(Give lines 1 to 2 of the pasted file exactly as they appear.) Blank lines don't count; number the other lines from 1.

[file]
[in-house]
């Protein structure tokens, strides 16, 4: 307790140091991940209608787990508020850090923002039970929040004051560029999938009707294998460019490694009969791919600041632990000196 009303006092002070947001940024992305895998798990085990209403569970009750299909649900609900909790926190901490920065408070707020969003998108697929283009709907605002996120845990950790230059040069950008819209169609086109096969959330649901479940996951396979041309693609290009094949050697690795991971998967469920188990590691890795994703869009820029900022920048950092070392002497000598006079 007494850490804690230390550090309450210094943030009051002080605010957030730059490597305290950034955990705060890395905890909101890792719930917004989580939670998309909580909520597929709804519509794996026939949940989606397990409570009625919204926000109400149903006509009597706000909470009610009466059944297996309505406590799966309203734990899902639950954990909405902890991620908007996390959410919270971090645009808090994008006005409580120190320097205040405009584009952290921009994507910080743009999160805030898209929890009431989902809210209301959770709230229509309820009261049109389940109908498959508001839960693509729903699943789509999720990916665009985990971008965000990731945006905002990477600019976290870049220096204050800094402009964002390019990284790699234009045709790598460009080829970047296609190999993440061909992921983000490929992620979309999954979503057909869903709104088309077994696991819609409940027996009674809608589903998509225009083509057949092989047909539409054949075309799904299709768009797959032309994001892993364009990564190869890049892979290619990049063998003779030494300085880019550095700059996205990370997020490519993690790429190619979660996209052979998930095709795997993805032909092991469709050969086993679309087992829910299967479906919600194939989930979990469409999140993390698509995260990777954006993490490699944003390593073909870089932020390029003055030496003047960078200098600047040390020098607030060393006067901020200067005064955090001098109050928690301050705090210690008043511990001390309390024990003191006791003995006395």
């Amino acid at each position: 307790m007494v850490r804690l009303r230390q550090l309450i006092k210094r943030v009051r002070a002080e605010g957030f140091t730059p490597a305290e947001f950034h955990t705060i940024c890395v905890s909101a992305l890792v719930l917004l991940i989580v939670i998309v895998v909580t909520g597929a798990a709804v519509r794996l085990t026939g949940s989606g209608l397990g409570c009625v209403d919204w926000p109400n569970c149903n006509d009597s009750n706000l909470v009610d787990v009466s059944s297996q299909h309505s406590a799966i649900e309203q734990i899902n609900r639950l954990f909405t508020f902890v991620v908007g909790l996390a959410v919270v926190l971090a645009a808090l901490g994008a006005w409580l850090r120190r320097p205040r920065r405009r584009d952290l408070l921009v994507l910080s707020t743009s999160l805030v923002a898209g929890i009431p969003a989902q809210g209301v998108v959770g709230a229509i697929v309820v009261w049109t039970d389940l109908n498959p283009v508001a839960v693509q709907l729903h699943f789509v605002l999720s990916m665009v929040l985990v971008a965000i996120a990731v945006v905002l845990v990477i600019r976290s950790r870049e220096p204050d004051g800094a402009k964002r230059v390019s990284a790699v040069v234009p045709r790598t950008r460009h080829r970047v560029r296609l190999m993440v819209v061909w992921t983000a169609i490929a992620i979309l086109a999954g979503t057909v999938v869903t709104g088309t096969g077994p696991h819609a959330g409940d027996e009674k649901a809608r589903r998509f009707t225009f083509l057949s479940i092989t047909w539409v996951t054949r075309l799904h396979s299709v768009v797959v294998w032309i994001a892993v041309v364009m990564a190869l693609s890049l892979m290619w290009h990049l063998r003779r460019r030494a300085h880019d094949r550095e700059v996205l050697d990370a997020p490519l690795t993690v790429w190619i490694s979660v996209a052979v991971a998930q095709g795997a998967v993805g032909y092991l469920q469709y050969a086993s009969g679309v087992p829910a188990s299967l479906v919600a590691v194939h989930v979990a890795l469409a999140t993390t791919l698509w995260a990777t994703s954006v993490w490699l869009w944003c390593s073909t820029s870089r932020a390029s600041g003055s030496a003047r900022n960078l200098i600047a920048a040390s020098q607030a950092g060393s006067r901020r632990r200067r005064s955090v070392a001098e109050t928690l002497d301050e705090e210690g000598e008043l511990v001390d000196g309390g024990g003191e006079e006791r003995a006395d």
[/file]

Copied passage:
[in-house]
């Protein structure tokens, strides 16, 4: 307790140091991940209608787990508020850090923002039970929040004051560029999938009707294998460019490694009969791919600041632990000196 009303006092002070947001940024992305895998798990085990209403569970009750299909649900609900909790926190901490920065408070707020969003998108697929283009709907605002996120845990950790230059040069950008819209169609086109096969959330649901479940996951396979041309693609290009094949050697690795991971998967469920188990590691890795994703869009820029900022920048950092070392002497000598006079 007494850490804690230390550090309450210094943030009051002080605010957030730059490597305290950034955990705060890395905890909101890792719930917004989580939670998309909580909520597929709804519509794996026939949940989606397990409570009625919204926000109400149903006509009597706000909470009610009466059944297996309505406590799966309203734990899902639950954990909405902890991620908007996390959410919270971090645009808090994008006005409580120190320097205040405009584009952290921009994507910080743009999160805030898209929890009431989902809210209301959770709230229509309820009261049109389940109908498959508001839960693509729903699943789509999720990916665009985990971008965000990731945006905002990477600019976290870049220096204050800094402009964002390019990284790699234009045709790598460009080829970047296609190999993440061909992921983000490929992620979309999954979503057909869903709104088309077994696991819609409940027996009674809608589903998509225009083509057949092989047909539409054949075309799904299709768009797959032309994001892993364009990564190869890049892979290619990049063998003779030494300085880019550095700059996205990370997020490519993690790429190619979660996209052979998930095709795997993805032909092991469709050969086993679309087992829910299967479906919600194939989930979990469409999140993390698509995260990777954006993490490699944003390593073909870089932020390029003055030496003047960078200098600047040390020098607030060393006067901020200067005064955090001098109050928690301050705090210690008043511990001390309390024990003191006791003995006395």